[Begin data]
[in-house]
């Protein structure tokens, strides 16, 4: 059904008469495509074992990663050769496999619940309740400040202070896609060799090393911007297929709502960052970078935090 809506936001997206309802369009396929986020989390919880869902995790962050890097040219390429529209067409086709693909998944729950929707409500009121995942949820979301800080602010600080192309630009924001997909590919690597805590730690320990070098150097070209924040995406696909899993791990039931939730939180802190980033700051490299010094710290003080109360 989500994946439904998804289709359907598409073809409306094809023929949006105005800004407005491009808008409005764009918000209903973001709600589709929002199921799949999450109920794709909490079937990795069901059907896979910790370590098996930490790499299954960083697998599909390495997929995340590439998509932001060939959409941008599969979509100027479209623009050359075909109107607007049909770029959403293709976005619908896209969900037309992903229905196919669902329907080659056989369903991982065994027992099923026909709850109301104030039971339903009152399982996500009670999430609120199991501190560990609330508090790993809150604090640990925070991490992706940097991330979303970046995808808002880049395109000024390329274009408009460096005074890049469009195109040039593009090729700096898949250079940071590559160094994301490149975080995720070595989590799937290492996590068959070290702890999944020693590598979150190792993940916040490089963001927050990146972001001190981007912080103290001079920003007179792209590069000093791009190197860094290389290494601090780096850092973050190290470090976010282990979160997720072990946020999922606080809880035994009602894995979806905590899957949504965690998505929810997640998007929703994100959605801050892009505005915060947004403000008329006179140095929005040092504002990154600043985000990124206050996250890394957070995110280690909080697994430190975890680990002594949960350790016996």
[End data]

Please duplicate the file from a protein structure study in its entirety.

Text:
[in-house]
């Protein structure tokens, strides 16, 4: 059904008469495509074992990663050769496999619940309740400040202070896609060799090393911007297929709502960052970078935090 809506936001997206309802369009396929986020989390919880869902995790962050890097040219390429529209067409086709693909998944729950929707409500009121995942949820979301800080602010600080192309630009924001997909590919690597805590730690320990070098150097070209924040995406696909899993791990039931939730939180802190980033700051490299010094710290003080109360 989500994946439904998804289709359907598409073809409306094809023929949006105005800004407005491009808008409005764009918000209903973001709600589709929002199921799949999450109920794709909490079937990795069901059907896979910790370590098996930490790499299954960083697998599909390495997929995340590439998509932001060939959409941008599969979509100027479209623009050359075909109107607007049909770029959403293709976005619908896209969900037309992903229905196919669902329907080659056989369903991982065994027992099923026909709850109301104030039971339903009152399982996500009670999430609120199991501190560990609330508090790993809150604090640990925070991490992706940097991330979303970046995808808002880049395109000024390329274009408009460096005074890049469009195109040039593009090729700096898949250079940071590559160094994301490149975080995720070595989590799937290492996590068959070290702890999944020693590598979150190792993940916040490089963001927050990146972001001190981007912080103290001079920003007179792209590069000093791009190197860094290389290494601090780096850092973050190290470090976010282990979160997720072990946020999922606080809880035994009602894995979806905590899957949504965690998505929810997640998007929703994100959605801050892009505005915060947004403000008329006179140095929005040092504002990154600043985000990124206050996250890394957070995110280690909080697994430190975890680990002594949960350790016996």